New York - ATP Tour players are considering a boycott of next January's Australian Open in a bid to gain a higher percentage of Grand Slam event revenues for themselves, the Sunday Times of London reported.
The move would be less about the top prize earners as much as it would be about boosting payouts to those who exit in early rounds and the struggle of players outside the world's top 60 or so to make ends meet.
Players pay much of their own expenses and travel. Those without well-paying sponsorship deals must still make a global trek to sustain their careers.
An ATP players meeting, including ATP players council president Roger Federer, was staged on Friday in New York ahead of Monday's start of the US Open.
Federer spoke about the meeting on Saturday without mentioning a potential boycott, making it clear he would not reveal any details of what was discussed.
"It's about just getting back to the players, making sure everybody is on the same page and understanding what the situation is," he said. "It's not only the Grand Slam issue, but many other issues always pending.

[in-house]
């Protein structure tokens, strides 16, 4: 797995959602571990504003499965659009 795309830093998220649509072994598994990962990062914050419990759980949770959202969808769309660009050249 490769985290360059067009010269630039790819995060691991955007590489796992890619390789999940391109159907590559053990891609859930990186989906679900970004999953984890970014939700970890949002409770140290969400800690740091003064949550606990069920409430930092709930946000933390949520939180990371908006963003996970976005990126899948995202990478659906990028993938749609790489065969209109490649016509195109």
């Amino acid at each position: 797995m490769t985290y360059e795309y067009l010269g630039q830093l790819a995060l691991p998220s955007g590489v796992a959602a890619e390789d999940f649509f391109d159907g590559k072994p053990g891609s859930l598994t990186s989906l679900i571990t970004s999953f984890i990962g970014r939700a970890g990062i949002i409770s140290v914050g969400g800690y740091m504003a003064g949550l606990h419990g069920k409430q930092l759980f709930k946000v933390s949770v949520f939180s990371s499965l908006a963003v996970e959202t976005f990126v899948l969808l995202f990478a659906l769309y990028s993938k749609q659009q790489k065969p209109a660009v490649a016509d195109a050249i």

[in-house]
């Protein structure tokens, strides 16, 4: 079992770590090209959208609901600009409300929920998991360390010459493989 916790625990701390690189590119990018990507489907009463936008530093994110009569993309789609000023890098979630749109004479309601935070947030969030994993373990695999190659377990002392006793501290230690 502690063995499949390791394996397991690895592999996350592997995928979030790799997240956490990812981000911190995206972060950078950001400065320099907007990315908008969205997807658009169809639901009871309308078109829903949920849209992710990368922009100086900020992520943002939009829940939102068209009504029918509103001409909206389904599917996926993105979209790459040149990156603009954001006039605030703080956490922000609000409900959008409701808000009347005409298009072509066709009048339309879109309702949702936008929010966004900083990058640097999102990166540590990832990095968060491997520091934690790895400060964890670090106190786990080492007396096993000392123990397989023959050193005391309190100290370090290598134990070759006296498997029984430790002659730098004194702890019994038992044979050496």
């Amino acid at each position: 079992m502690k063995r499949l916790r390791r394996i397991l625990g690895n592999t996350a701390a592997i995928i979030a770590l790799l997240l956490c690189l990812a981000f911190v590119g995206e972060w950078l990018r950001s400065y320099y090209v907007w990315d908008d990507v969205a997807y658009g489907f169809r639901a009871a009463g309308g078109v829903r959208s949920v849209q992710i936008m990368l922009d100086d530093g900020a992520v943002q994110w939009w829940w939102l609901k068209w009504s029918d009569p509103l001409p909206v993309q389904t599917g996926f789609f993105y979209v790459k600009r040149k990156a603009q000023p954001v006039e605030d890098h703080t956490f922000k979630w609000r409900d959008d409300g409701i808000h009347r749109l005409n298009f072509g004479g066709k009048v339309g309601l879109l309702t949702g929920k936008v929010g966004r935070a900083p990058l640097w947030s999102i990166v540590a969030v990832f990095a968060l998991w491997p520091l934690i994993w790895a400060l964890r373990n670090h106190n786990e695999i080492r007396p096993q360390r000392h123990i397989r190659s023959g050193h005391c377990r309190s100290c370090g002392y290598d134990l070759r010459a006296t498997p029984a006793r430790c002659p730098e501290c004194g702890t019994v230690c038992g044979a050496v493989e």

"Finally we really have engaged players and I think that's a very good thing. Other part is managing that. It's not always the easiest thing.
"Obviously always going to be rumors flying, but as long as I'm president of the player council it's always going to stay behind closed doors what exactly has been talked about.
"We're on the right track for many things. Obviously we try to solve it the best way we can for all parties involved on all issues really."
Andy Roddick, the 2003 US Open champion, spoke about the issue last month in a teleconference ahead of the US Open, citing the wide gap between percentage of player revenues in the NBA and Grand Slam tennis.
"The NBA players were upset because they had to come down from a 57 percent revenue share," Roddick said. "The research at the US Open (showed) we were down at 13 percent of revenue (that) went back to the players.
"It just seems skewed in comparison to some of the other sports. We certainly realize how lucky we are but I think we also realize that we're the product."